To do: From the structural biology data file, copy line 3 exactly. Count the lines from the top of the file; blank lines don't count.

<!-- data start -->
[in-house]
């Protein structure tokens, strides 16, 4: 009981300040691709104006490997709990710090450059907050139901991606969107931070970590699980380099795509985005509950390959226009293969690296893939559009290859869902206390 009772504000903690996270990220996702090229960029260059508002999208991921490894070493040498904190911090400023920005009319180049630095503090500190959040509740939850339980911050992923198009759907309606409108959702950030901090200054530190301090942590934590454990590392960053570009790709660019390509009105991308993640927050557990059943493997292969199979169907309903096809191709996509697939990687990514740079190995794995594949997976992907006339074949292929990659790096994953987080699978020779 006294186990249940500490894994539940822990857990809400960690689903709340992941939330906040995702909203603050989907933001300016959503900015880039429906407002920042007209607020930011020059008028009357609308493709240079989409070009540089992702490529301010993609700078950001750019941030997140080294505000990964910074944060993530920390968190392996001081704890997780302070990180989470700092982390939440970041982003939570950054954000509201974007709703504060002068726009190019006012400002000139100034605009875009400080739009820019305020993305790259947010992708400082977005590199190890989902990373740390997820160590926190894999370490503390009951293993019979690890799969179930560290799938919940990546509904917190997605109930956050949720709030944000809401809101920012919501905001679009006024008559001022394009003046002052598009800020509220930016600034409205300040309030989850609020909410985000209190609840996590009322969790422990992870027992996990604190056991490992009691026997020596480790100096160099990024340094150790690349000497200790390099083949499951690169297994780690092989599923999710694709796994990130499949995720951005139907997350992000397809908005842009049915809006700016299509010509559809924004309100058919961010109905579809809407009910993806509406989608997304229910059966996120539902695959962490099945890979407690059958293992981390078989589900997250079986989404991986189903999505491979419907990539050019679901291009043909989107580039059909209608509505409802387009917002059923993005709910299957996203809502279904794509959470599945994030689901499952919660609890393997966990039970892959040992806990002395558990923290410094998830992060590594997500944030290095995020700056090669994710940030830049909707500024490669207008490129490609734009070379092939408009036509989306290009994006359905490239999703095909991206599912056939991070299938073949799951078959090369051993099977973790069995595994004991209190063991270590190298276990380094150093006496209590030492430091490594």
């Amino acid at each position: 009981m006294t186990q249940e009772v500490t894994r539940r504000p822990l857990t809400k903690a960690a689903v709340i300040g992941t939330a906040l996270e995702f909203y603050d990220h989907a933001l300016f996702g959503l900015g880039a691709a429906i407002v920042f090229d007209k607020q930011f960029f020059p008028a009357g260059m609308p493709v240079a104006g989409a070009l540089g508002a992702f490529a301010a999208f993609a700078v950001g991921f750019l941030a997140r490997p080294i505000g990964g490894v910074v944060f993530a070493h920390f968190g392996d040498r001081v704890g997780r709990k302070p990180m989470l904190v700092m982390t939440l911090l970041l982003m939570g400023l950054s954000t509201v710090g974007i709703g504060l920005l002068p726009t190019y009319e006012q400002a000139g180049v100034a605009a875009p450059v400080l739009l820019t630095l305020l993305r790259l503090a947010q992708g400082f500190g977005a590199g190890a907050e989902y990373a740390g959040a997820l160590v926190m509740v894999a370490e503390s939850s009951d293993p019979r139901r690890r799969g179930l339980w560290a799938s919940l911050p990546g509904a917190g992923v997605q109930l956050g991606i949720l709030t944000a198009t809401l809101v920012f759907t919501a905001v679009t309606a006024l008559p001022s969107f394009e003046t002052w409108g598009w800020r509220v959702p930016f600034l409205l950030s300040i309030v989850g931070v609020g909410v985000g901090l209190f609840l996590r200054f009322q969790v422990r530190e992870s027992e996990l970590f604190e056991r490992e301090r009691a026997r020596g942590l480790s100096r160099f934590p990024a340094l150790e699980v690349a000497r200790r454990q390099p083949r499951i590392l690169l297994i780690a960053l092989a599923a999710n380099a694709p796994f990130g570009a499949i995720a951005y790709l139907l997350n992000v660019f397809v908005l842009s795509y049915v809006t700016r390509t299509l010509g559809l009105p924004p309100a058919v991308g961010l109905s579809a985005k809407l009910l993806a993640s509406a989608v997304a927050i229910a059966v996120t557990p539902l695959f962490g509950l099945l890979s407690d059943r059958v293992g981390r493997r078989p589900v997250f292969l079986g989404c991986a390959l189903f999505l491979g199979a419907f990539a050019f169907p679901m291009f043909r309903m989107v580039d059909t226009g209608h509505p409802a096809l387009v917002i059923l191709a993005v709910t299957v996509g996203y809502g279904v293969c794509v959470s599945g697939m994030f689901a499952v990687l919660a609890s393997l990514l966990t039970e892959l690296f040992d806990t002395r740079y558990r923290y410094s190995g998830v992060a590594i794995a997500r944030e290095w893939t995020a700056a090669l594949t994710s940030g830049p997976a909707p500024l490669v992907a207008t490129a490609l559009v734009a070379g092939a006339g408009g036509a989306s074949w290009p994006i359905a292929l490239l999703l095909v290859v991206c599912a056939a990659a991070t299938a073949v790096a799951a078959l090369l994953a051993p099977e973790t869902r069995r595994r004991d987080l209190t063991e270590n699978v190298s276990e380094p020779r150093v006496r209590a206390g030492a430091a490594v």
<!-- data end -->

């Amino acid at each position: 009981m006294t186990q249940e009772v500490t894994r539940r504000p822990l857990t809400k903690a960690a689903v709340i300040g992941t939330a906040l996270e995702f909203y603050d990220h989907a933001l300016f996702g959503l900015g880039a691709a429906i407002v920042f090229d007209k607020q930011f960029f020059p008028a009357g260059m609308p493709v240079a104006g989409a070009l540089g508002a992702f490529a301010a999208f993609a700078v950001g991921f750019l941030a997140r490997p080294i505000g990964g490894v910074v944060f993530a070493h920390f968190g392996d040498r001081v704890g997780r709990k302070p990180m989470l904190v700092m982390t939440l911090l970041l982003m939570g400023l950054s954000t509201v710090g974007i709703g504060l920005l002068p726009t190019y009319e006012q400002a000139g180049v100034a605009a875009p450059v400080l739009l820019t630095l305020l993305r790259l503090a947010q992708g400082f500190g977005a590199g190890a907050e989902y990373a740390g959040a997820l160590v926190m509740v894999a370490e503390s939850s009951d293993p019979r139901r690890r799969g179930l339980w560290a799938s919940l911050p990546g509904a917190g992923v997605q109930l956050g991606i949720l709030t944000a198009t809401l809101v920012f759907t919501a905001v679009t309606a006024l008559p001022s969107f394009e003046t002052w409108g598009w800020r509220v959702p930016f600034l409205l950030s300040i309030v989850g931070v609020g909410v985000g901090l209190f609840l996590r200054f009322q969790v422990r530190e992870s027992e996990l970590f604190e056991r490992e301090r009691a026997r020596g942590l480790s100096r160099f934590p990024a340094l150790e699980v690349a000497r200790r454990q390099p083949r499951i590392l690169l297994i780690a960053l092989a599923a999710n380099a694709p796994f990130g570009a499949i995720a951005y790709l139907l997350n992000v660019f397809v908005l842009s795509y049915v809006t700016r390509t299509l010509g559809l009105p924004p309100a058919v991308g961010l109905s579809a985005k809407l009910l993806a993640s509406a989608v997304a927050i229910a059966v996120t557990p539902l695959f962490g509950l099945l890979s407690d059943r059958v293992g981390r493997r078989p589900v997250f292969l079986g989404c991986a390959l189903f999505l491979g199979a419907f990539a050019f169907p679901m291009f043909r309903m989107v580039d059909t226009g209608h509505p409802a096809l387009v917002i059923l191709a993005v709910t299957v996509g996203y809502g279904v293969c794509v959470s599945g697939m994030f689901a499952v990687l919660a609890s393997l990514l966990t039970e892959l690296f040992d806990t002395r740079y558990r923290y410094s190995g998830v992060a590594i794995a997500r944030e290095w893939t995020a700056a090669l594949t994710s940030g830049p997976a909707p500024l490669v992907a207008t490129a490609l559009v734009a070379g092939a006339g408009g036509a989306s074949w290009p994006i359905a292929l490239l999703l095909v290859v991206c599912a056939a990659a991070t299938a073949v790096a799951a078959l090369l994953a051993p099977e973790t869902r069995r595994r004991d987080l209190t063991e270590n699978v190298s276990e380094p020779r150093v006496r209590a206390g030492a430091a490594v």